The US military said Monday they are planning to deploy a miniature nuclear generator that can be carried in a freight truck and could power a remote base indefinitely.
The US Defense Department awarded three contracts for the engineering design of the mobile reactors, targeting a one to five megawatt capacity.
The project, dubbed Pele, "involves the development of a safe, mobile and advanced nuclear microreactor to support a variety of Department of Defense missions such as generating power for remote operating bases," the Pentagon said in a statement.
Within two years, one of the three companies will be chosen to produce a prototype.
The mini-reactor has to be easily made operational and shut down, and weigh less than 40 tonnes, so it can be transported by aircraft, by ship or by a tractor-trailer.
"Microreactors would significantly reduce the need for investments in costly power infrastructure," the Pentagon statement said.
"A safe, small, mobile nuclear reactor would enable units to carry a nearly endless clean power supply, enabling expansion and sustainment of operations for extended periods of time anywhere on the planet."
Some civilian nuclear experts were dubious, noting that an attack that damages such a reactor could spill radioactive fuel, or that the nuclear material could fall into the wrong hands and be used to fabricate a low-tech "dirty bomb."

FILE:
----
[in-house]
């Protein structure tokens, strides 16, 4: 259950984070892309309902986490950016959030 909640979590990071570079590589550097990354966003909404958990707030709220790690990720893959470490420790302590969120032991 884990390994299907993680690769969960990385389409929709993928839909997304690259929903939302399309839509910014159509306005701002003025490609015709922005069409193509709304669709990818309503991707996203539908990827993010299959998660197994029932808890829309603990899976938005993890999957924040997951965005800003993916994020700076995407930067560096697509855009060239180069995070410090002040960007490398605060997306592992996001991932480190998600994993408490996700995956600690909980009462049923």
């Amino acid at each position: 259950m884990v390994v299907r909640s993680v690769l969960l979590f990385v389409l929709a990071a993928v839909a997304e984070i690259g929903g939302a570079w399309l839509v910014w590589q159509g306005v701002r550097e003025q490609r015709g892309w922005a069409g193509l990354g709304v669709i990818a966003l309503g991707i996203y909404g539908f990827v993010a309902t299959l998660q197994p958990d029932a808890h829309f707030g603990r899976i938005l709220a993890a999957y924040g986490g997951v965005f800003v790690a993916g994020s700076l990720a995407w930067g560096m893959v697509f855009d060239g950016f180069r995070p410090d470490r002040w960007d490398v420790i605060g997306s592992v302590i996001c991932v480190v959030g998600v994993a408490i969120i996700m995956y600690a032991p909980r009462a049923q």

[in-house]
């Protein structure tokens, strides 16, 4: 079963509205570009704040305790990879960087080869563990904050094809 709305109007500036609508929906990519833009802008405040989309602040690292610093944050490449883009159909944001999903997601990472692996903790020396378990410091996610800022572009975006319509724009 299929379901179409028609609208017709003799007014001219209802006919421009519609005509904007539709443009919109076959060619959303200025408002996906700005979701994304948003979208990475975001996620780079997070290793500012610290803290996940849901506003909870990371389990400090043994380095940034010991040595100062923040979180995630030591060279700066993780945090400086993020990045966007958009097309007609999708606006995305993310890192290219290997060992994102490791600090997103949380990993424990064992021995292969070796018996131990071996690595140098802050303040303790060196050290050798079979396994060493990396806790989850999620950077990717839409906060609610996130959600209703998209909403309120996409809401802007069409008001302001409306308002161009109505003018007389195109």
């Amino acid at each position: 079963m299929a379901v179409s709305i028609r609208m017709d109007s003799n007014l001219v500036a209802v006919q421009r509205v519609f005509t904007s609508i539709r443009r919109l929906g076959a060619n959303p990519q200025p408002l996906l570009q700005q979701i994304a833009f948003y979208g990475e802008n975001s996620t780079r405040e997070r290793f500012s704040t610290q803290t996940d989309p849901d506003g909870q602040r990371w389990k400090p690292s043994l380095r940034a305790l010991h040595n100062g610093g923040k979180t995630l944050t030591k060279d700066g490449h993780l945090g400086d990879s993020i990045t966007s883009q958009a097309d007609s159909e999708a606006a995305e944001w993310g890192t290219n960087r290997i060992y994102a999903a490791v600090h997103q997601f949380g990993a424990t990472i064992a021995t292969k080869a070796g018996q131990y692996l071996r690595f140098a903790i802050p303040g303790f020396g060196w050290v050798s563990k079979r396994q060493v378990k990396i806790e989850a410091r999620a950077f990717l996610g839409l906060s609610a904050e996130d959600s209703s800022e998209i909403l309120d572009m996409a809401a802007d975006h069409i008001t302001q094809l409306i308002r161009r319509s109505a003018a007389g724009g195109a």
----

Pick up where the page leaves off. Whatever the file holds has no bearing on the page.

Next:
"What could possibly go wrong?" tweeted Hans Kristensen, director of the Nuclear Information Project at the Federation of American Scientists.
The Pentagon is also working on another microreactor project focused on the energy needs of military installations on US soil.
The project envisages small nuclear power generators of two to 20 megawatts, which could supply military bases if they are cut off from the regular power grid, for instance by a cyber attack.
The project could see the system tested in 2023 at a US Department of Energy site, according to Pentagon spokesman Mike Andrews.